History of Telescopes

Whenever you listen to the word “Telescope,” many thoughts about the stars and galaxies come to mind. But have you ever wondered how and who invented the first telescope, or what is the history of optical telescopes? Today, we will be diving into the rich history of telescopes! 

Most people think that Galileo was the one who invented the first telescope. However, Galileo indeed contributed to the telescope’s evolution, but he was not the one who invented the telescope.

The first telescope concept comes from a patent filed by Hans Lippershey, a Middleburg spectacle-maker, with the States-General of the Netherlands on October 2, 1608.

The original Dutch telescopes were constructed in such a way that they did not invert the image. These telescopes were composed of both concave and convex lens. The magnification of the first original telescope was only 3x – which is nothing as compared to the modern power telescopes.

Galileo and the History of Optical Telescopes

Now you might be thinking about what was the role of Galileo in the evolution of optical telescopes? Well, Galileo was the one who revolutionized astronomy by applying the telescope to the study of extraterrestrial bodies (stars and galaxies) in the early 17th century.

This work of Galileo paved the way for many new powerful telescopes. Not only telescopes but his work also paved the way for the invention of various kinds of auxiliary instruments. These include spectrograph, the camera, and charge-coupled device, etc.).

Such kinds of great inventions lead the scientists to discover many new stars and galaxies, including the Milky Way Galaxy.

No doubt, the telescope is the most important instrument in this modern era. Not only for the sake of astronomy, but it has been used by a lot of astrologists as well. In fact, it won’t be wrong to say that the base of astrology stands on the telescope.

Refracting Telescopes

Refracting telescopes or commonly called refractors, are the types of telescopes used to examine the Moon and other planets of the solar system. These other planets include Jupiter, Mars, and some other binary stars.

Johannes Kepler was the first one who explained the theory and practical advantages of using two convex lenses. Kelper just explained the theory and some practical advantages, but Christoph Scheiner constructed the actual first telescope of this type.

The refracting telescopes work on the principle of refraction. This principle is the bending of light waves when they pass from one medium to the other (e.g., glass to air or air to glass). The lenses in the refracting telescopes can be convex, concave, or plane-parallel.

The first lens in the refracting telescope is called an “objective lens” through which the light from the celestial object passes. The second lens is referred to as the “eyepiece,” which is present behind the focal plane, and it enables the observer to view the enlarged image of the object.

So, the simplest form of a refracting telescope consists of an objective lens and an eyepiece to see the object’s magnified image.

Reflecting Telescopes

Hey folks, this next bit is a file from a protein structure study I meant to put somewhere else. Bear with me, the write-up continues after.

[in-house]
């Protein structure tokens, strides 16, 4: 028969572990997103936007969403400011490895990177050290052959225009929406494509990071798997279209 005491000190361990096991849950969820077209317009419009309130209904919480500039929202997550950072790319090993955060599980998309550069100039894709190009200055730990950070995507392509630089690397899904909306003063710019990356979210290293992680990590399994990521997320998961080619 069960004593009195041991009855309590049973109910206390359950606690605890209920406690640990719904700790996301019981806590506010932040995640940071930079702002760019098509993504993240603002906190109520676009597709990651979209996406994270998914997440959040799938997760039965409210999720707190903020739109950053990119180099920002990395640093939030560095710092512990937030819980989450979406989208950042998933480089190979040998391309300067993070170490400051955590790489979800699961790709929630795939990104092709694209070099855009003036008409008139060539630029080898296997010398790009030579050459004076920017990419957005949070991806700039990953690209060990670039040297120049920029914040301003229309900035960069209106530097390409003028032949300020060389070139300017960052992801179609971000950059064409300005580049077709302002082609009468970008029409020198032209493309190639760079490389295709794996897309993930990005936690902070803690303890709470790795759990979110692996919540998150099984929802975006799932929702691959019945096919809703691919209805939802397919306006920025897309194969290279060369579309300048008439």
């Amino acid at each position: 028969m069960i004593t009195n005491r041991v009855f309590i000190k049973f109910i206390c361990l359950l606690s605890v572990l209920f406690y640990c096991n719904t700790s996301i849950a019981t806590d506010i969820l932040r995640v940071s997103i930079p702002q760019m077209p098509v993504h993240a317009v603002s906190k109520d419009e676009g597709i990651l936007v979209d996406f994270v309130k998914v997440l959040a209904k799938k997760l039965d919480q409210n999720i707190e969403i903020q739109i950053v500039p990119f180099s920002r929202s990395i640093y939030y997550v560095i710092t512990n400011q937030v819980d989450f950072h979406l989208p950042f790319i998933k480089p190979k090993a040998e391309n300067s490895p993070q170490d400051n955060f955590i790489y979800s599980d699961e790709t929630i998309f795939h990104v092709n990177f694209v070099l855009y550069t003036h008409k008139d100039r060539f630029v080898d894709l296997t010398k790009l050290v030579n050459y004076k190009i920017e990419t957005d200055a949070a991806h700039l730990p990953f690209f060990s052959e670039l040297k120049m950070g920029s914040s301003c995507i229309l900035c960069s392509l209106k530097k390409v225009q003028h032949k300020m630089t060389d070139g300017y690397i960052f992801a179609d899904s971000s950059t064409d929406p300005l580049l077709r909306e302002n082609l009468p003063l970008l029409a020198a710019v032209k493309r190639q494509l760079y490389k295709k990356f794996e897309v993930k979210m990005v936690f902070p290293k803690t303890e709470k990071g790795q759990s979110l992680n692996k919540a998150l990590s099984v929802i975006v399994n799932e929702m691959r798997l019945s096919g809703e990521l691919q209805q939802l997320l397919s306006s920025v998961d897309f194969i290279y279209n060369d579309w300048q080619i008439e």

In the 11th century, Galileo and others observed that the curved mirrors have the same properties as the lenses. They then discussed the idea of building a telescope based on mirrors for making the image of any object.

In 1616, Niccolò Zucchi wrote in his book Optica Philosophia that he tried to replace the lens with the bronze concave mirror, but he was not satisfied with the image because of the poor quality of the mirror.

However, in 1636 Marin Mersenne proposed a telescope consisting of a paraboloidal primary and secondary image that solved the image’s problem.

The name of the reflecting telescope explains its working principle. In a reflecting telescope, the primary mirror reflects the light back to the mirrors instead of refracting the light. The primary mirror is usually of concave parabolic or spherical shape. It inverts the image at the focal point by reflecting the light instead of refracting.

Catadioptric Telescope

A catadioptric telescope is one that incorporates both a refractive lens and a reflecting mirror. The term catadioptric came from two separate words, “catoptric” referring to an optical system that uses curved mirrors and “dioptric,” which refers to lenses’ use.

The following are the most common types of catadioptric telescope designs that astronomers use:

  • Schmidt-Astrograph
  • Schmidt-Cassegrain
  • Schmidt-Newtonian
  • Maksutov-Cassegrain

The catadioptric telescopes are far more beneficial from other telescopes of the same aperture. Like a catadioptric telescope, it is easy to transport and is lighter than the other telescopes of the same aperture.

But if you try to increase them in aperture, they will become heavier than other telescopes. Similarly, when compared to the refracting telescopes, the catadioptric telescope require more frequent optical alignment.

The Bottom Line

The most precious and valuable asset of the astronomers and most astrologists is the telescope. It is a great source for collecting and analyzing the radiation coming from the extraterrestrial object in outer space.

It was because of the evolution in the history of optical telescopes that paved the way for the renowned scientist. In history, towards many valuable discoveries like The MilkyWay Galaxy, the solar system, the comets, and other objects that lie far from us.

The most common types of telescopes are Reflecting Refracting and Catadioptric telescopes. However, these three main types of telescopes are further divided into subtypes based on performance and resolution power.